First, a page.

Such is the slender thread of narrative on which Lyly strung his multitudinous reflections—some commonplace, some wise, some whimsical, some quaint, but all relating to the inexhaustibly attractive themes of love and conduct. The story lacks definite outline and strong colouring, but it was of a kind which won acceptance in that age. The popularity of Greene's novels and Sidney's · Arcadia 'is not less inexplicable to a modern reader than the fascination exercised by

Euphues. The thought-except, perhaps, in one tractate upon education, entitled 'Euphues and his Ephæbus’—is rarely pregnant or profound. Yet Lyly's facile handling of grave topics, his casuistry of motives and criticism of life, exactly suited the audience he had in view. He tells us that he meant his · Euphues ’ for gentlewomen in their hours of recreation. 'I am content that your dogs lie in your laps, so “ Euphues” may be in your hands; that when you shall be weary in reading of the one, you may be ready to sport with the other.' And again :

Euphues” had rather lie shut in a lady's casket than open in a scholar's study.' In days when there were no circulating libraries and magazines, ‘Euphues' passed for pleasant and instructive reading. The ladies, for whom it was written, had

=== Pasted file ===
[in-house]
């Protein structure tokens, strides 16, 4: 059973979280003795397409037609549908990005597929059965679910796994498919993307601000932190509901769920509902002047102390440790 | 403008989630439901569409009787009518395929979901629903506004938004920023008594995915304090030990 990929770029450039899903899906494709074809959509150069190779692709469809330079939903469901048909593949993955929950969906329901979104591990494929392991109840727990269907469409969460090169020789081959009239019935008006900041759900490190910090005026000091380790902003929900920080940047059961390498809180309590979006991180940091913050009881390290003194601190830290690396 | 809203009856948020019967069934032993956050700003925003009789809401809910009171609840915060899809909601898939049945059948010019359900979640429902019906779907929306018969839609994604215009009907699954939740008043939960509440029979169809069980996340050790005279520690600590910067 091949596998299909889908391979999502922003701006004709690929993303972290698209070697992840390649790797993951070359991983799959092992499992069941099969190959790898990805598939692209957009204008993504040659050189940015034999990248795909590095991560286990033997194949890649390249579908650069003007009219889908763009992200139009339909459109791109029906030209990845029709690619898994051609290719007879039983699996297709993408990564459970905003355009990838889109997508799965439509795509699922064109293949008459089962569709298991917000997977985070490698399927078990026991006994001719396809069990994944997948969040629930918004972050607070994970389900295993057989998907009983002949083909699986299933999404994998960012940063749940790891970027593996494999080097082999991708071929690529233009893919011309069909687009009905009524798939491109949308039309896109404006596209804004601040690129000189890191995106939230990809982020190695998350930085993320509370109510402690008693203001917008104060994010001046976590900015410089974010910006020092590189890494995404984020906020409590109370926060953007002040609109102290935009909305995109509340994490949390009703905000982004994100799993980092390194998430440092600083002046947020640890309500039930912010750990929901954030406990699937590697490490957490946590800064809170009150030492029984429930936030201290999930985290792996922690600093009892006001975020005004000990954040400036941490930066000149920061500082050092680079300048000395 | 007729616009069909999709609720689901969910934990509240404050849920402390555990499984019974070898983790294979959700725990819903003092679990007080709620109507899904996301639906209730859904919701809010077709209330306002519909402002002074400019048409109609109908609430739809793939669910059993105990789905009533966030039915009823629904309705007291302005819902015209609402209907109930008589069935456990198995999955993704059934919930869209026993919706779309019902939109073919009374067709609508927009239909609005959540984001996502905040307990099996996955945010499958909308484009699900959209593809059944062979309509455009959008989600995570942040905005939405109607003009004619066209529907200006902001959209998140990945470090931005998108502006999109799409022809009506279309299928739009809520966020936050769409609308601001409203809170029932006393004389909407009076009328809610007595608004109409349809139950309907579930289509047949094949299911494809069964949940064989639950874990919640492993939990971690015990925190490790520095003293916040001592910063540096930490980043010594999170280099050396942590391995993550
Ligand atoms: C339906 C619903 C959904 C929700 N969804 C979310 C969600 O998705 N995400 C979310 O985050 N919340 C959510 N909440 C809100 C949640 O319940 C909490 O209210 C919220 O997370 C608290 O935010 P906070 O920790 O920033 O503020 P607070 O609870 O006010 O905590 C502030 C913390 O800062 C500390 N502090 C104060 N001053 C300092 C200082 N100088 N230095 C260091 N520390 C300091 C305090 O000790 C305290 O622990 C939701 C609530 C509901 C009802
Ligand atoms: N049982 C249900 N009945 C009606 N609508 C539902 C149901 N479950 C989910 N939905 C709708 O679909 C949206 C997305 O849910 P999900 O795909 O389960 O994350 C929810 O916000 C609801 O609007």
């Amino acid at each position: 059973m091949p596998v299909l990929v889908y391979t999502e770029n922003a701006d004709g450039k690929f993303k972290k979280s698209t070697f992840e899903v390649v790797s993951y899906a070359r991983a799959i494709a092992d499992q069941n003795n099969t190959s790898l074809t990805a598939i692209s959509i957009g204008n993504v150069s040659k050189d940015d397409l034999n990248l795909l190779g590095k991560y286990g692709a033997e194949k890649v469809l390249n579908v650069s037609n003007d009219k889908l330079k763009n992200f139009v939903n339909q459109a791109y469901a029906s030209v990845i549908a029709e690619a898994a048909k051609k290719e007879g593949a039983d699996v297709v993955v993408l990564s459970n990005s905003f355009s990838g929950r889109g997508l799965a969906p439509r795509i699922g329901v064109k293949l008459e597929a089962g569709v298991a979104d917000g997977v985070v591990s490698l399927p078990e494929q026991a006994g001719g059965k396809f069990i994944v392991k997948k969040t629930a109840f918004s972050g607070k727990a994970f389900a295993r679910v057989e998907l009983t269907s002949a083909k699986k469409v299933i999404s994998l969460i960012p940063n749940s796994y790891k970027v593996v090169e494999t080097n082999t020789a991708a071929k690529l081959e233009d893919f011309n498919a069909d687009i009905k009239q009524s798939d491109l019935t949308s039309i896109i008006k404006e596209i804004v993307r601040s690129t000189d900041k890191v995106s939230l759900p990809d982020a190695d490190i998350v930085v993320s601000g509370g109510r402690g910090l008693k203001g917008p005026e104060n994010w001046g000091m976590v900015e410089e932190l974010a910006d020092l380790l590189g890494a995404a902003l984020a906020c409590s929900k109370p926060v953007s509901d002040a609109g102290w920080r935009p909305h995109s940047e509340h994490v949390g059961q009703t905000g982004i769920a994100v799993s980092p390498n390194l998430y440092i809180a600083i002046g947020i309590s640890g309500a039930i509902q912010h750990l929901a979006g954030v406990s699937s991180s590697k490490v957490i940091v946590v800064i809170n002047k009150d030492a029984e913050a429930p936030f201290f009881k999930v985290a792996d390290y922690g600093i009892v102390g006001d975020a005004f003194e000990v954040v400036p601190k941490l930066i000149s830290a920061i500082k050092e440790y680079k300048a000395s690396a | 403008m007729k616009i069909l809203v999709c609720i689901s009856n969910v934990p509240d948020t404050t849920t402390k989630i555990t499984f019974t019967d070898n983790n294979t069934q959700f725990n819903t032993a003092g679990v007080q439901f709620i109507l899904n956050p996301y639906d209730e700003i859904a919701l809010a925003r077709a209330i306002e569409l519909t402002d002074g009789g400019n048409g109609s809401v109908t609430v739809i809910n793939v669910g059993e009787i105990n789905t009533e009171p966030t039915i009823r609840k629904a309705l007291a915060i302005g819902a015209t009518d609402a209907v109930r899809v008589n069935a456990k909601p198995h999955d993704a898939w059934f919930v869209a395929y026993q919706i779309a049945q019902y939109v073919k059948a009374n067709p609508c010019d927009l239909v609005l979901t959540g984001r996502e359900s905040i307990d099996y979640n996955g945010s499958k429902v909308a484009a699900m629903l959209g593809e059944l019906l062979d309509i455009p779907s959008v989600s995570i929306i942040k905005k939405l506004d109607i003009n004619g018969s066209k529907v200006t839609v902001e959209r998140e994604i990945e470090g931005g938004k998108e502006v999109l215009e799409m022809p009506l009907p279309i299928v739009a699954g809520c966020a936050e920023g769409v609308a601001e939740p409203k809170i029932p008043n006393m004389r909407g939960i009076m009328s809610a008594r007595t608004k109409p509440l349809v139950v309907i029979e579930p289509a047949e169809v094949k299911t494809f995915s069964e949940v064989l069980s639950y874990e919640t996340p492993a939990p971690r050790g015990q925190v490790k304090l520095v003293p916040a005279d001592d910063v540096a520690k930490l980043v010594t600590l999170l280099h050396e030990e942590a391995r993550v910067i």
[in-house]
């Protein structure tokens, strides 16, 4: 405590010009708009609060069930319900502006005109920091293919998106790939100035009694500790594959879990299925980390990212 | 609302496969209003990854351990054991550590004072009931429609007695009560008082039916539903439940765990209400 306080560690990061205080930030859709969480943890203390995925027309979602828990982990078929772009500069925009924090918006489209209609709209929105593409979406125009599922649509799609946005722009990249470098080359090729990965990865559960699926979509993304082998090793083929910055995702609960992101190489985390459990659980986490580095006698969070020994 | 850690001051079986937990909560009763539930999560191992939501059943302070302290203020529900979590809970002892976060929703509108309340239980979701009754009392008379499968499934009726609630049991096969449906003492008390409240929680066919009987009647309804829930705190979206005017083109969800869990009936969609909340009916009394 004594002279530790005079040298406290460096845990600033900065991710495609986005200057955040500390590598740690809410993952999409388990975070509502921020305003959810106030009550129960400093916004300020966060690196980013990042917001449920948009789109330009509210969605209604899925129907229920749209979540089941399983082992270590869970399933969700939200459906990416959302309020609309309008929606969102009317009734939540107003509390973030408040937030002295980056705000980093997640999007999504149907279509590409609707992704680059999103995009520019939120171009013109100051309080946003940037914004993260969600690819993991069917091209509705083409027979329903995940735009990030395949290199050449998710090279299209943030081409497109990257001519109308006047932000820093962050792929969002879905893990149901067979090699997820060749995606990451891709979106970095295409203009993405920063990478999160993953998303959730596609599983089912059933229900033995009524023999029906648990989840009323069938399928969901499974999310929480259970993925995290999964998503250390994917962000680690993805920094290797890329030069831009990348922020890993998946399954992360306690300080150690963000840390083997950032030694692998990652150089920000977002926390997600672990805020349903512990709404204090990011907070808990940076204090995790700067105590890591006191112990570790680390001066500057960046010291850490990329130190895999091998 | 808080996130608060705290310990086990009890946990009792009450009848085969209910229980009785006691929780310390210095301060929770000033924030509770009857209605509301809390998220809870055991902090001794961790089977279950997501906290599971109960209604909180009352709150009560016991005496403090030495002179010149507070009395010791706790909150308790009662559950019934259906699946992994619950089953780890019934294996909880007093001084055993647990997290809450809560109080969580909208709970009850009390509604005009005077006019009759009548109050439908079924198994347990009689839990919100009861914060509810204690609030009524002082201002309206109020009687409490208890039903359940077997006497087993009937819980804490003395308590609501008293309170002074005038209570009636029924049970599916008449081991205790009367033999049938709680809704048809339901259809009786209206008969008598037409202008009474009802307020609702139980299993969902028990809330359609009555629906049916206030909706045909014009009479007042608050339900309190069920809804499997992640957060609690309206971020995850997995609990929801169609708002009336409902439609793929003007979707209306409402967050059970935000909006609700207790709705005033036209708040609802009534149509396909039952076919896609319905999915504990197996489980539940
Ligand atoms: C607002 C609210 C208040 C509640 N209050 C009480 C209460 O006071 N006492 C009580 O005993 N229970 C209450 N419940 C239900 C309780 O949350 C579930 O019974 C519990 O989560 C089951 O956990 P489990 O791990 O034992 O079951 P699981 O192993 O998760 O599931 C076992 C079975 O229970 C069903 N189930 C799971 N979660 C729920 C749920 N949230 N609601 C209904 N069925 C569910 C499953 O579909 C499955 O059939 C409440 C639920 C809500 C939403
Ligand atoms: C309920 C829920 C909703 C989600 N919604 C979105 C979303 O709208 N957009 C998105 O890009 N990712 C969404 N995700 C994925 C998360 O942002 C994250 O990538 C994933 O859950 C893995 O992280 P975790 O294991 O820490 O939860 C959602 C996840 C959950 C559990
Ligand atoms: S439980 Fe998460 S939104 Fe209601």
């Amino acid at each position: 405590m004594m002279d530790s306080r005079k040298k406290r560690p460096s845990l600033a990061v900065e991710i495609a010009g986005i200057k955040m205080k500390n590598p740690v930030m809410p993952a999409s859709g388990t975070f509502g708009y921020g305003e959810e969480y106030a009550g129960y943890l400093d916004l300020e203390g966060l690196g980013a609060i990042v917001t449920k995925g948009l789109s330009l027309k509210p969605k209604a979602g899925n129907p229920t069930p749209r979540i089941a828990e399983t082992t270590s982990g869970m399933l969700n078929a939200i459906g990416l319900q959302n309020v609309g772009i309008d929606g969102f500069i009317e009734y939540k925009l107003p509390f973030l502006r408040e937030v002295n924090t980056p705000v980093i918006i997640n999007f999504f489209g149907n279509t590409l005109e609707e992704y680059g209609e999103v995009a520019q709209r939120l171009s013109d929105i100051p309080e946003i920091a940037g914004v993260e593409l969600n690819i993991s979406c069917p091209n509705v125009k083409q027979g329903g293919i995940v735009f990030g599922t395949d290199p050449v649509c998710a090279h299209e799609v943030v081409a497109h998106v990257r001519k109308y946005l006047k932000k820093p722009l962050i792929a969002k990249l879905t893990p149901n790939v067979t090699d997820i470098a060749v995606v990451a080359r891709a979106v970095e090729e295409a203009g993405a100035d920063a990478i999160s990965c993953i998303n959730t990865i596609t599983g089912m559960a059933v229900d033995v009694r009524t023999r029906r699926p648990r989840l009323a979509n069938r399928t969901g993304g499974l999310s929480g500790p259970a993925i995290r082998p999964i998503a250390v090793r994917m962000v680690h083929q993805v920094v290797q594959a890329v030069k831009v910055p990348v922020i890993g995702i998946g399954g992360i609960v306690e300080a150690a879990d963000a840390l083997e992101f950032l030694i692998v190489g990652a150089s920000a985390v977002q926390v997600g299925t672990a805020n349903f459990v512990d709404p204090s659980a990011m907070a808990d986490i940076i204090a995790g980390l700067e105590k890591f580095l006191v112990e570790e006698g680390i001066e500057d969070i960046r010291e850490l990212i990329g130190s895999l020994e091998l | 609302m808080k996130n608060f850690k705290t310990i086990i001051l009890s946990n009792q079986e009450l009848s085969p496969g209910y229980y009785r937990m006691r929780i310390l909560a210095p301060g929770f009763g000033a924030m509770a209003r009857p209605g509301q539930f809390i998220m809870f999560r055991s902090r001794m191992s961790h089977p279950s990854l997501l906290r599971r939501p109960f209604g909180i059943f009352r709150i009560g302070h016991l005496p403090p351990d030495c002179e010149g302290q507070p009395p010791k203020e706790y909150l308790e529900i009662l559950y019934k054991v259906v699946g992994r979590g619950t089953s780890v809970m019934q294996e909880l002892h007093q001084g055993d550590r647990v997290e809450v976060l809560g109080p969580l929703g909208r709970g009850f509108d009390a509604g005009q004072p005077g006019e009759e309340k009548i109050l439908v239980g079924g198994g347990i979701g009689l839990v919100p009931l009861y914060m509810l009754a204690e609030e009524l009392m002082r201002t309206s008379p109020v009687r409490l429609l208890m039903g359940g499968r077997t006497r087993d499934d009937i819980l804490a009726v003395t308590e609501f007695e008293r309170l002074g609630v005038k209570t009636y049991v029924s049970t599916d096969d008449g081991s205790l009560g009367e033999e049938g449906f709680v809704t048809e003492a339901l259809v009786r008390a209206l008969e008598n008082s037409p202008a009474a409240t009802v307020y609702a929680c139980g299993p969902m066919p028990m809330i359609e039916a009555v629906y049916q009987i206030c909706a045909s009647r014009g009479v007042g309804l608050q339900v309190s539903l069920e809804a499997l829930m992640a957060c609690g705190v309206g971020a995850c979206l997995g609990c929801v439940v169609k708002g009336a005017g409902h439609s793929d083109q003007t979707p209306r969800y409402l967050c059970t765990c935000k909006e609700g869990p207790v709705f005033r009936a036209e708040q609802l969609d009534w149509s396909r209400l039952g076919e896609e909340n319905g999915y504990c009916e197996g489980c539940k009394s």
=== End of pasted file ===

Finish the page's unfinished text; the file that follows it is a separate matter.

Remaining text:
few books except romances of the Round Table and the Twelve Peers ; and these, though stimulating to the imagination, failed to exercise the wit and understanding. The loves of Lancelot and Tristram were antiquated and immoral. The doughty deeds of Paladins suited a soldier's rather than a damsel's fancy. Lyly supplied matter light enough to entertain an idle moment, yet sensible and wholesome.

He presented in an English dress the miscellaneous literature of the Italians, combining Alberti's ethical disquisitions with Sannazzaro's narratives, but avoiding the licentiousness which made Painter's translations from the Novellieri an object of just suspicion. Furthermore, he popularised some already celebrated writings of a meritorious but affected Spanish author, and succeeded in presenting all this miscellaneous matter in a piquant form, which passed for originality of style. The love tales of Euphues, Philautus, and Fidus, served for polite fiction. The discourses on marriage, education, politics, and manners, conveyed some such diluted philosophy as ladies of the present day imbibe from magazines and newspapers. The inartistic blending of these divers elements in a prolix, languidly conducted romance, did not offend against the taste of Lyly's age.



The success of this book was sudden and astounding. Two editions of the first part were exhausted in 1579, a third in 1580, a fourth in 1581. Between that date and 1636 it was nine times reprinted. The second part enjoyed a similar run of luck. How greedily its